This article is part of a series on Discovering the Word of Wisdom. To view all the articles in this series, see Featured Author Jane Birch.
As science evolves, so does our understanding and appreciation of the Word of Wisdom. We are fortunate to live at a time when the science supporting a whole food, plant-based diet has helped us understand the Word of Wisdom in new and remarkable ways. No doubt our understanding is still not perfect, but we now know more about the foods the Lord ordained for our health than ever before. During the last two weeks in Discovering the Word of Wisdom Pioneers, I’ve featured the first two books on the Word of Wisdom written from a whole food, plant-based perspective. The first was Earl F. Updike’s The Mormon Diet: 14 Days to New Vigor and Health. The second was Dr. Kenneth E. Johnson’s, The Word of Wisdom Food Plan: A Medical Review of the Mormon Doctrine.
Today I feature a Word of Wisdom pioneer who wrote the first (and in many ways still the best) comprehensive historical analysis ever done on the Word of Wisdom: Paul H. Peterson. The history he wrote was his 1972 BYU Master’s thesis. Interestingly, it virtually ignores all of the dietary counsel in the Word of Wisdom, even though this counsel consists of 8 of the 21 verses! In his thesis, Paul Peterson specifically states he will address only the prohibitions in the Word of Wisdom. In one of the few references he makes to those who would “broaden” the meaning of Word of Wisdom, he links such people with “extremists” and “food faddists” who are “out of line with Church policy.” It seems clear he had little interest in the dietary aspects of this revelation. Apparently, that attitude changed at some point in his life.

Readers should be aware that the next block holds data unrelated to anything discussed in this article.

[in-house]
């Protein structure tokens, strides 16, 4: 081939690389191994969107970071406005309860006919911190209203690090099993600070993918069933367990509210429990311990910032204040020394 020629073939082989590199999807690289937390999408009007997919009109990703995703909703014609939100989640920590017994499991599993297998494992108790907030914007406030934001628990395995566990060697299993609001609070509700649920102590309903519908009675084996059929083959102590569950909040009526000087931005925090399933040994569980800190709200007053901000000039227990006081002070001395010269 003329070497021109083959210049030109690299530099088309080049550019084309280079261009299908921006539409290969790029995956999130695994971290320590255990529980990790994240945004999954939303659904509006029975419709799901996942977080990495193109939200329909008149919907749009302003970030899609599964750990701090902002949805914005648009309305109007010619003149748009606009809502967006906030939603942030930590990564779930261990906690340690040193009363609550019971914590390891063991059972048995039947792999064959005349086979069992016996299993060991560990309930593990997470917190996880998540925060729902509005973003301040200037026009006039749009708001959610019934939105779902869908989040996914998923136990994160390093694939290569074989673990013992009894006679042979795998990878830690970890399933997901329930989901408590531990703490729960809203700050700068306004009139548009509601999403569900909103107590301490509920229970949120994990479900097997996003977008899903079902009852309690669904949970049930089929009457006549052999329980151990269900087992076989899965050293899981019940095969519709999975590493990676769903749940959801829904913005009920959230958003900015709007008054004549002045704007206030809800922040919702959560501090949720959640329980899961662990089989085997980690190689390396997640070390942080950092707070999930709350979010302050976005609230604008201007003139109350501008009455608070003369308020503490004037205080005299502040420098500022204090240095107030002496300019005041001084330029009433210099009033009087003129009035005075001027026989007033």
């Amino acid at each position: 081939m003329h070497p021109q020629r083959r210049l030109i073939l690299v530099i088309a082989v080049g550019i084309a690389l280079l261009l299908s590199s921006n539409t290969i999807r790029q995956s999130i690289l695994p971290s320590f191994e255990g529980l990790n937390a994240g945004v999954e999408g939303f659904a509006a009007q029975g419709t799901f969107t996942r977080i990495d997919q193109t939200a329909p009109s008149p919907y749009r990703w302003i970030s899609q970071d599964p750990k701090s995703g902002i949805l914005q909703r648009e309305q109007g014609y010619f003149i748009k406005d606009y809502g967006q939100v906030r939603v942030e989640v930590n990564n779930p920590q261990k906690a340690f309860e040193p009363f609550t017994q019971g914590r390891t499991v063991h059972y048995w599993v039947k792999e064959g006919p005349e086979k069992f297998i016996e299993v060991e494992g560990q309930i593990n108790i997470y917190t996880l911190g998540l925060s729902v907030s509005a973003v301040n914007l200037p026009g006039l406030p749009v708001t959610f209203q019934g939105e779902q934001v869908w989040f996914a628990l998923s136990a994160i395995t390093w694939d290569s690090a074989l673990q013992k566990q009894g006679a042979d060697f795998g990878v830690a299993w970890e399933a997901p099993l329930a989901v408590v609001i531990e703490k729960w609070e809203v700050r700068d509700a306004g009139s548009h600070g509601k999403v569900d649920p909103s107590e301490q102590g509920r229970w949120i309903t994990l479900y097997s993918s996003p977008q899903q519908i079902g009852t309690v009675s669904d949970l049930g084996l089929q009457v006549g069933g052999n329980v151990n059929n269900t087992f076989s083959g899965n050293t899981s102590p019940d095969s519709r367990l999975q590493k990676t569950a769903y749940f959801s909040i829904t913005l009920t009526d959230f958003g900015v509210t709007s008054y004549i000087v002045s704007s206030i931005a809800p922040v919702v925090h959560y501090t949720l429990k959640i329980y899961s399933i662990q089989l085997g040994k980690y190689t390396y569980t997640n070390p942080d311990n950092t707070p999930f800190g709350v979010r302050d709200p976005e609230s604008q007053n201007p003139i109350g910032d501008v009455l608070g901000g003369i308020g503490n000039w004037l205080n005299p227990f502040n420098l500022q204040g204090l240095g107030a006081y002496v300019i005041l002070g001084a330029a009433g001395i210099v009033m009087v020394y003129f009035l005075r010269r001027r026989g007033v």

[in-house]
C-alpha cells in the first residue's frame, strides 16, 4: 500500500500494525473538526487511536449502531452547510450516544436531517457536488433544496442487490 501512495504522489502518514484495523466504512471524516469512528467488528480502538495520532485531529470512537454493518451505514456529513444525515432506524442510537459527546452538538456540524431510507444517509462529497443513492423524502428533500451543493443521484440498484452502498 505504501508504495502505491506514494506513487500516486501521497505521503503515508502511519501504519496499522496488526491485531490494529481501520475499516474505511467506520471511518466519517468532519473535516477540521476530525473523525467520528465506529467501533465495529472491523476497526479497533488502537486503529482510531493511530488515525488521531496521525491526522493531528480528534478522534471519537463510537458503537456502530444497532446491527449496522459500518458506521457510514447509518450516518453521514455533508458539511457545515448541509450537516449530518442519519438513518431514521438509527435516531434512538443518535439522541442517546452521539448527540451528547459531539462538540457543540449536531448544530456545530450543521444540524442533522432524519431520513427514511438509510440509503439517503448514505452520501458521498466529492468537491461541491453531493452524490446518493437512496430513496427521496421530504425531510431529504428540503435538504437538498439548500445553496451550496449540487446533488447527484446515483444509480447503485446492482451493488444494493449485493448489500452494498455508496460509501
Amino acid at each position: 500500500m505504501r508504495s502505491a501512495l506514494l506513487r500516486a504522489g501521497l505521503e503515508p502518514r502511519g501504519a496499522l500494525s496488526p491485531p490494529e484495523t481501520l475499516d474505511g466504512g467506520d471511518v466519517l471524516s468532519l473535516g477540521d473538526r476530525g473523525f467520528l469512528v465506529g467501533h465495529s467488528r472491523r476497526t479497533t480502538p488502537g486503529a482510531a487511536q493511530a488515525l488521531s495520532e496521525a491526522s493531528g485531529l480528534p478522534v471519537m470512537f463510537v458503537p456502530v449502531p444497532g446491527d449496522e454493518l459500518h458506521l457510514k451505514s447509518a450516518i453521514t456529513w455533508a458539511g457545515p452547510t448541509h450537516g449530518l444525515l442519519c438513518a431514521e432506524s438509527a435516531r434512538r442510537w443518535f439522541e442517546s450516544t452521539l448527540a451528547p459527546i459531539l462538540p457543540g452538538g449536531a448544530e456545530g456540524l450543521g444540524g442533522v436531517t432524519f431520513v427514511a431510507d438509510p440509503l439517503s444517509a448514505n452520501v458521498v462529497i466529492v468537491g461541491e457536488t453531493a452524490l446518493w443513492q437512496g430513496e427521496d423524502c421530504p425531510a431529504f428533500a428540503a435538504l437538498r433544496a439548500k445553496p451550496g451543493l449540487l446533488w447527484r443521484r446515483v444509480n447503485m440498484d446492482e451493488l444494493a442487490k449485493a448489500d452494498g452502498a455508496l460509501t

Though the Word of Wisdom was not the focus of his scholarship throughout his lifetime, Dr. Peterson did write occasionally on the topic. At the conclusion of his long career, while serving as chair of Church History and Doctrine at Brigham Young University, he published what is, in my opinion, one of the most insightful articles ever written on the Word of Wisdom: “The Sanctity of Food: A Latter-day Saint Perspective.”
“The Sanctity of Food: A Latter-day Saint Perspective” (2001)
In “The Sanctity of Food,” Dr. Paul H. Peterson describes the “sanctifying sense” many observant Jewish people have toward food and the way their approach to diet helps make “everyday life [become] nobler and purer” (p. 33). He laments that the Latter-day Saints do not have the same attitude toward eating. While we believe the body is sacred, eating is a means to an end for most of us, whereas observant Jews find special meaning in the act of eating and consuming the foods they believe the Lord ordained for their use.